Affordable Access

Further validation of the Forgiveness of Self (FOS) and Forgiveness of Others (FOO) scales and development of the Potential Barriers to Forgiveness scale

Purdue University
Publication Date
  • Sociology
  • Theory And Methods|Psychology
  • Clinical|Sociology
  • Individual And Family Studies|Psychology
  • Psychometrics
  • Design


The purpose of this study was to further validate two existing measures of forgiveness, the Forgiveness of Self (FOS) and Forgiveness of Others (FOO) scales, and to develop a scale designed to measure barriers to forgiveness, specifically false forgiveness. Literature relating to forgiveness, and scale construction was reviewed in detail, providing a rationale for the study. Subjects (N = 227) recruited from a large midwestern university completed a questionnaire in which forgiving attitudes toward self, forgiving attitudes toward others, false forgiveness, age, relationship satisfaction and fear of intimacy were measured.^ Results indicate that the FOO and FOS scales have adequate reliability and validity, but that the FOO scale may be biased with false forgiveness. A new scale was developed, which has been named the Potential Barriers to Forgiveness (PBF) scale. The scale consists of two orthogonal subscales, "Attitudes Leading to Non-Forgiveness" (ALNOF) and "False Forgiveness" (FF). These subscales appear to have good psychometric properties. The "Attitudes Leading to Non-Forgiveness" (ALNOF) scale has high reliability (a =.89) as does the "False Forgiveness" (FF) scale (a =.80). These scales were used in several analyses to further investigate their validity. Scores on the first subscale (ALNOF) were found to relate positively to fear of intimacy (r =.30, p $<$.01), while scores on the second subscale (FF) were not correlated with fear of intimacy (r = $-$.07). The ALNOF subscale was negatively related to relationship satisfaction (r = $-$.22, p $<$.01), while the FF subscale was not significantly correlated with relationship satisfaction (r =.02). The correlations between the two subscales and age revealed no significant relationships. The ALNOF subscale was positively correlated with social desirability (r =.35; p $<$.01), whereas the FF subscale did not significantly correlate with social desirability (r = $-$.11; p $>$.10). Implications for future research in this area are discussed. ^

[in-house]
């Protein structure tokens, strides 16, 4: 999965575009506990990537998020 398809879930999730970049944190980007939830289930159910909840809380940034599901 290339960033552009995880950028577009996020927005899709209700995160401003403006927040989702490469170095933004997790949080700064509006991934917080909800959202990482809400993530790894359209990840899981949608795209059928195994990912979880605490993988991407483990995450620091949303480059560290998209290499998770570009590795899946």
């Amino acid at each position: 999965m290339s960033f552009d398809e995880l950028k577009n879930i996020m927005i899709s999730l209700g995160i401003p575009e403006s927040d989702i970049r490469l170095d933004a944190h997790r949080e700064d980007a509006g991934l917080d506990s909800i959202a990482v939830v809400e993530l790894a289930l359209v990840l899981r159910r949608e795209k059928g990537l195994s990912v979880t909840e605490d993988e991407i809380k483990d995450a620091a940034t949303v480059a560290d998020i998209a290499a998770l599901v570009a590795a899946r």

There are no comments yet on this publication. Be the first to share your thoughts.